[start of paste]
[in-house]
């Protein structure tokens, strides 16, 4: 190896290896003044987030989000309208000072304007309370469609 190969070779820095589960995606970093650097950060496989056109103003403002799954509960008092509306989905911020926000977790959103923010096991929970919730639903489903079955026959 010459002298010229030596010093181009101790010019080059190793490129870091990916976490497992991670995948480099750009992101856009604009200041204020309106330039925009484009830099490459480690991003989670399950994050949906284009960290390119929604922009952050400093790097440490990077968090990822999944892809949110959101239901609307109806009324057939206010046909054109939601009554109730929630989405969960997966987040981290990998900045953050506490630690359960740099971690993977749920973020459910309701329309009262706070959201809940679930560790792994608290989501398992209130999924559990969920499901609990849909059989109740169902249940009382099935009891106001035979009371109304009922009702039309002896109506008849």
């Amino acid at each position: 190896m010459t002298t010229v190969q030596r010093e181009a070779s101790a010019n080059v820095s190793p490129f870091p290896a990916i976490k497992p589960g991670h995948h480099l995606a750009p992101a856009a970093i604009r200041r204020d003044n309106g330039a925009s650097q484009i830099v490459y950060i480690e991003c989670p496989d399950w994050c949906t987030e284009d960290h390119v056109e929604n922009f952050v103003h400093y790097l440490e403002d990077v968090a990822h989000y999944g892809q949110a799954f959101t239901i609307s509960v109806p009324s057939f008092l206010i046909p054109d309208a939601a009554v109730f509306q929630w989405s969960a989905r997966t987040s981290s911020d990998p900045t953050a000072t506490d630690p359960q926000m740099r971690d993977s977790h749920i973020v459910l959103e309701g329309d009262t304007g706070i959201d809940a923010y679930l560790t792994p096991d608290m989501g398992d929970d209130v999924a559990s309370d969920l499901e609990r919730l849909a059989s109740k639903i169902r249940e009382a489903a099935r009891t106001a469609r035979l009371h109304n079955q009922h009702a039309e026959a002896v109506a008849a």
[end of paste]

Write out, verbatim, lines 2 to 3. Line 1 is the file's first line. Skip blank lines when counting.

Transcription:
């Protein structure tokens, strides 16, 4: 190896290896003044987030989000309208000072304007309370469609 190969070779820095589960995606970093650097950060496989056109103003403002799954509960008092509306989905911020926000977790959103923010096991929970919730639903489903079955026959 010459002298010229030596010093181009101790010019080059190793490129870091990916976490497992991670995948480099750009992101856009604009200041204020309106330039925009484009830099490459480690991003989670399950994050949906284009960290390119929604922009952050400093790097440490990077968090990822999944892809949110959101239901609307109806009324057939206010046909054109939601009554109730929630989405969960997966987040981290990998900045953050506490630690359960740099971690993977749920973020459910309701329309009262706070959201809940679930560790792994608290989501398992209130999924559990969920499901609990849909059989109740169902249940009382099935009891106001035979009371109304009922009702039309002896109506008849």
């Amino acid at each position: 190896m010459t002298t010229v190969q030596r010093e181009a070779s101790a010019n080059v820095s190793p490129f870091p290896a990916i976490k497992p589960g991670h995948h480099l995606a750009p992101a856009a970093i604009r200041r204020d003044n309106g330039a925009s650097q484009i830099v490459y950060i480690e991003c989670p496989d399950w994050c949906t987030e284009d960290h390119v056109e929604n922009f952050v103003h400093y790097l440490e403002d990077v968090a990822h989000y999944g892809q949110a799954f959101t239901i609307s509960v109806p009324s057939f008092l206010i046909p054109d309208a939601a009554v109730f509306q929630w989405s969960a989905r997966t987040s981290s911020d990998p900045t953050a000072t506490d630690p359960q926000m740099r971690d993977s977790h749920i973020v459910l959103e309701g329309d009262t304007g706070i959201d809940a923010y679930l560790t792994p096991d608290m989501g398992d929970d209130v999924a559990s309370d969920l499901e609990r919730l849909a059989s109740k639903i169902r249940e009382a489903a099935r009891t106001a469609r035979l009371h109304n079955q009922h009702a039309e026959a002896v109506a008849a």